As my father grew older, I noticed that he rarely came close to shedding tears about the sad and serious things in our lives. But, if ever telling a tale of something good, some gracious or loving piece of behavior, tears would always come into his eyes. And, I feel myself going that way as I too get older. Sadness, somehow, I expect. Kindness and love take me by surprise.

Some of the notes are as short as “Near the bone. Strikes a chord. Takes me back. Hits a nerve. Brings a lump.” — by film-maker Mike Leigh, who was being tongue-in-cheek about Charles Bukowski’s wrenching ‘eulogy to a hell of a dame’. Or, Colin Firth’s, who is “reluctant to talk across this poem” when describing how Emily Zinnemann’s “Regarding the home of one’s childhood, one could:” moves him. [Interesting tidbit: Zinnemann is the daughter of actress and writer, Meg Tilly, with whom Firth has a son.]

Many of the men also describe how their selected poems continues to occupy a space in their lives. Some read the poems out loud to loved ones or at wakes or christenings. One particularly touching story is from author, Colum McCann, who asks his kids to memorize a particular poem as a Christmas gift to him. And, it is his favorite moment of the whole year when his children then recite these poems back to him. McCann’s selection is the witty ‘A Meeting’ by Wendell Berry.

Finally, there is a beautiful afterword by author and Nobel Laureate, Nadine Gordimer, where she describes some of the selections that particularly move her. And, she adds this:

But in the lives of the great Neruda and other poets harvested here — whoever you are, man, woman, or any other gender — you will discover in yourself, matchlessly conveyed, the exultation and devastation of human experience. No matter that, of the almost a hundred poets chosen by various individuals, only a dozen are women. Neither gender nor the historical era in which the poem was written makes out-of-date the emotions they divulge, even if the vocabulary, “thees” and “thous” is at times archaic. Passion of love and loss, morality of “just war”, the purposeful trajectory of life and its frustrations have been, are, for always.

With any such collection, there will always be the sense of “But, why did no one pick this or that?” It helps to remember that the goal was not to create THE definitive set of grief poems but to show us how poems can affect us emotionally. And, all the selections here do so unfailingly. So, this is a varied collection of poems with something for everyone. And, it is one of those rare books that, when I’d finished reading it, I went right back to the beginning and started again. My own favorites from the selections are far too many to list here. Although, we have featured, on Storyacious, the actor, Tom Hiddleston’s favorite, ‘Love After Love‘ by Derek Walcott.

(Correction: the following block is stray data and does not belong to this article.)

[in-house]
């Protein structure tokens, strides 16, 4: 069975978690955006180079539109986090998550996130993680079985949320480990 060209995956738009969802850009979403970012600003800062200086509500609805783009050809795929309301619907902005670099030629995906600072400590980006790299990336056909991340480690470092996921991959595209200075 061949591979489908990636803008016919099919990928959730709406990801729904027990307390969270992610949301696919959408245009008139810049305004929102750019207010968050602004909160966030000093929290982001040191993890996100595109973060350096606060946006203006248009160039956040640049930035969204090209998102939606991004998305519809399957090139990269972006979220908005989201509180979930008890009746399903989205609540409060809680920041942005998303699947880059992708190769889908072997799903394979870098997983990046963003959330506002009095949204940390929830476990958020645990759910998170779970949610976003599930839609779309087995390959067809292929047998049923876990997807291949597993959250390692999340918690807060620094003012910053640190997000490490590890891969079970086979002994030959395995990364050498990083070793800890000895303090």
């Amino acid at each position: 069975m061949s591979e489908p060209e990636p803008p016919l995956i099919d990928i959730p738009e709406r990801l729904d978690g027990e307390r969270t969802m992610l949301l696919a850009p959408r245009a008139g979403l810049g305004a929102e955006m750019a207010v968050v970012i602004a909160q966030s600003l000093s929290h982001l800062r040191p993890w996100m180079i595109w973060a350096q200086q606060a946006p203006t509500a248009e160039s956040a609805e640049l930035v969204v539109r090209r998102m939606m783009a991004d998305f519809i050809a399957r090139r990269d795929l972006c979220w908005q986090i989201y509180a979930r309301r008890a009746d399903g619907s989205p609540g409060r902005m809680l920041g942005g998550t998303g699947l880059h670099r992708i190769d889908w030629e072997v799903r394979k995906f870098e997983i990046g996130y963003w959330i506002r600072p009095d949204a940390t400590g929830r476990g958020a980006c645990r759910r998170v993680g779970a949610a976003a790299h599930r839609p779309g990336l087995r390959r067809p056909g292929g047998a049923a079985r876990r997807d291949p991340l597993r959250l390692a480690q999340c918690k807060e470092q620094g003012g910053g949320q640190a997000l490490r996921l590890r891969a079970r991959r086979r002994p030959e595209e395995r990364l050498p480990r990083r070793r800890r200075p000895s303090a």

[Side-note: That said, if you pressed me for my favorite poetry anthologies, I would admit to having a particular attachment to the Edward Hirsch mentioned above and to his ‘Poet’s Choice‘. Both of these give a wider selection of poetry from all over the world and throughout history and are more balanced in terms of genders, nationalities, themes, etc. Also, you can always check in with our own ‘Weekend Poem‘ series right here on Storyacious, where we aim for a similar balance and celebrate poetry as a synaesthetic experience.]

Yes, this book will make an ideal gift for the men in your life, particularly those who shudder at the very thought of reading poems. And, of course, as Nadine Gordimer’s and my personal examples prove, it can be enjoyed by everyone, regardless of gender or nationality. After all, that is the power of poetry: how it can speak to each one of us individually and intimately.

As for the larger issue of books such as this one encouraging more people (not just more men) to read and appreciate poetry, sadly, that is not very likely. But, maybe, that’s why we need such continued efforts, even arbitrary celebrations like National Poetry Month, which is underway in the US right now — do look through their suggested ‘30 Ways to Celebrate‘.

That last is a good word choice: “celebrate”. What are poems for if not to celebrate our individual and collective humanity? And, in that objective, the poems in this anthology succeed entirely.

2 thoughts on “Booknotes: Poems That Make Grown Men Cry

    1. Thanks, Andy. Yes, please do check out the book. I would loan you my copy, but it was an advance review copy on Kindle so I don’t think it’s possible to share. Let me know what you think.